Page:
ipe Daily Bliss: January 2009

Daily Bliss

Today's lovely moments are tomorrow’s beautiful memories

Tuesday, January 13, 2009


Yesterday, I had one of those days that affirms that I have one of the nicest families into which one can be born. My four sisters who live here in Brisbane, our husbands, and my three Brisbane-based off spring gathered to celebrate the life of one of their mothers-in-law who died just before the weekend. When the Graves Girls are really needed, they are there at hand and ready to do what needs doing. That's something really important in life, I think.

I'm also very proud of my off-spring. They all came out of respect for The Aunt and her family, and in memory of all the good times they have had with this particular family, not cos they knew Granny as well as did others at the funeral.

My offspring call my sisters 'The Aunts'. Depending on the day and the mood, there is sometimes a rolling of the eyes when the term is used - but only just for fun to add emphasis to whatever is being said about these women collectively. The Graves cousins (my sisters' children) apparently call us all 'The Sisters'. I occasionally think of these sisters as 'The Drama Queen Quartet', but I love them dearly. The MOTH, who has only known them for 5 years, loves them to pieces, too, and is quite envious of our family gatherings.

I have two siblings apart from those mentioned above: an older sister and an older brother. My eldest sister left home more than 30 years ago and lives the quiet life in Canberra. She's still a big part of the family by telephone, but chooses not to come to family celebrations or funerals (sibling's weddings were the exception) and she discourages visitors because she says she's too disorganised to tidy her house to allow them to stay. Sadly, she's never married nor had kids, so I guess she doesn't have the need to get the next generation interacting. I think she's a bit nuts, but I love her to pieces, all the same.

My only brother lives on the Gold Coast. His wife loathes her 6 sisters-in-law. Being an only daughter, I could understand her reticence that at the beginning, but not now after 28 years of marriage. She uses her sore back and inability to travel the 70km to visit as an excuse to have missed every family gathering we have had in the last 20 years, yet she travels with my brother whenever he goes to Melbourne, Tasmania, New Zealand, sailing the South Pacific, etc. We've been invited to only two parties since they were married in 1982 - and my sister-in-law was horrified that all our off-spring (and mountainous plates of food to feed them all) came with us to help celebrate the events in question. She discourages every attempt I make to come and visit, saying yes to some and then cancelling or flatly refusing opportunities to gather together.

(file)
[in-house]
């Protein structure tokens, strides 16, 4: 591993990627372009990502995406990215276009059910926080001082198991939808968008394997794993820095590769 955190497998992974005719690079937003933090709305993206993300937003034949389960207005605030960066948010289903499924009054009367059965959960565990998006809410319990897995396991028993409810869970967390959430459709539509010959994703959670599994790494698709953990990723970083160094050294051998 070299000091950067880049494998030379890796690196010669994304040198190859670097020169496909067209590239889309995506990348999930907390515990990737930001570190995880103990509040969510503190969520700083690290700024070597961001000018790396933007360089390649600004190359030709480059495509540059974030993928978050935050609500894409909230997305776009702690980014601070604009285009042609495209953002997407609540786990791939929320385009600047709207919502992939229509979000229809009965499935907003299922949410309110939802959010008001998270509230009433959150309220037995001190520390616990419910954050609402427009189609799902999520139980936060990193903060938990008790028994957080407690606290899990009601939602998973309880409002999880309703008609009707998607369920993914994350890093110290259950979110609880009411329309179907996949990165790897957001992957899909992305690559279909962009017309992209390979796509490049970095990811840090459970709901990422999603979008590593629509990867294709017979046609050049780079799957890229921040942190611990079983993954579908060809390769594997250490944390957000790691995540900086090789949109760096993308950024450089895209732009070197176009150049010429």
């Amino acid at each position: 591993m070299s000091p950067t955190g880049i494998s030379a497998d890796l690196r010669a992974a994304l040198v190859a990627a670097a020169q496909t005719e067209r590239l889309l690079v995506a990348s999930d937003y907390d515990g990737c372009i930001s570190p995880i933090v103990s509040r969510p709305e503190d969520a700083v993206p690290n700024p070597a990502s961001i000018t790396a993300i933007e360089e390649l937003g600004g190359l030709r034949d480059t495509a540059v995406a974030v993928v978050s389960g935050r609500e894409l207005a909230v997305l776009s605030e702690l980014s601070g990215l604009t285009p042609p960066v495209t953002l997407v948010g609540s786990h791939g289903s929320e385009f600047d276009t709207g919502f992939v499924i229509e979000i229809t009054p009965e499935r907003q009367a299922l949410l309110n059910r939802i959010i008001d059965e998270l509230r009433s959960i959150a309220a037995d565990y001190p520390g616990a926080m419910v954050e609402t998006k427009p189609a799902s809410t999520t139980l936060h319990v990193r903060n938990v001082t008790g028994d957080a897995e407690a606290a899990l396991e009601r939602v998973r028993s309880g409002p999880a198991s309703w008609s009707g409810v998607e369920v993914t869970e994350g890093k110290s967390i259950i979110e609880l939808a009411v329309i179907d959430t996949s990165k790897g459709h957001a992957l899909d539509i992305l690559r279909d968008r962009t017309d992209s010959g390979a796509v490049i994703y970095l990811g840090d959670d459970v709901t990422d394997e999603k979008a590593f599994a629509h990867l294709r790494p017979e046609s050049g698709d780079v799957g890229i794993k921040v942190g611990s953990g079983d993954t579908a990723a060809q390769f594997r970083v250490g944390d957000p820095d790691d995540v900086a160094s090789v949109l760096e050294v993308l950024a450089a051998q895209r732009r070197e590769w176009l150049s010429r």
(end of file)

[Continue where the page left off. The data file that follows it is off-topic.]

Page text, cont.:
Consequently, my brother's nearly adult off-spring hardly know their Graves cousins. It's sad. I miss my brother a lot but I guess, they know where I live and have a telephone that they can use to invite themselves over, if they want.

Six out of seven communicate really well, and obviously love each other dearly, even if we don't see each other every day. Five of us make regular wine sipping time for each other. We are the lucky family, in my humble opinion.

What about you? Have you been blessed with a vibrant & communicating family, like mine?

Tuesday, January 06, 2009

On my soapbox!

Gosh, I wish that the Federal Minister of Education here in Australia read my blog.

I am a teacher but I don't work full time. Forget all those supposed holidays you hear that teachers get. The 10 weeks vacation that the Australian kids have don't exist for the majority of Australian teachers. We're too busy planning for the next term or marking from the last.

I don't work full time because I don't want to spend my life (not just the official working week) just doing the planning and marking (or worrying about the planning and marking that I could be doing) when I am supposedly doing ordinary activities of daily living which other workers do when they have time off. I want to have time to sleep without feeling guilty about doing so, particularly on weekends. I want to be able to eat my lunch in peace a couple of times a week rather than do what teachers do during lunch hours. I want to go for a drive in my car on weekends without taking with me the 240 or so students' worth of essays begging for attention on the back seat of the vehicle at various times of the school term.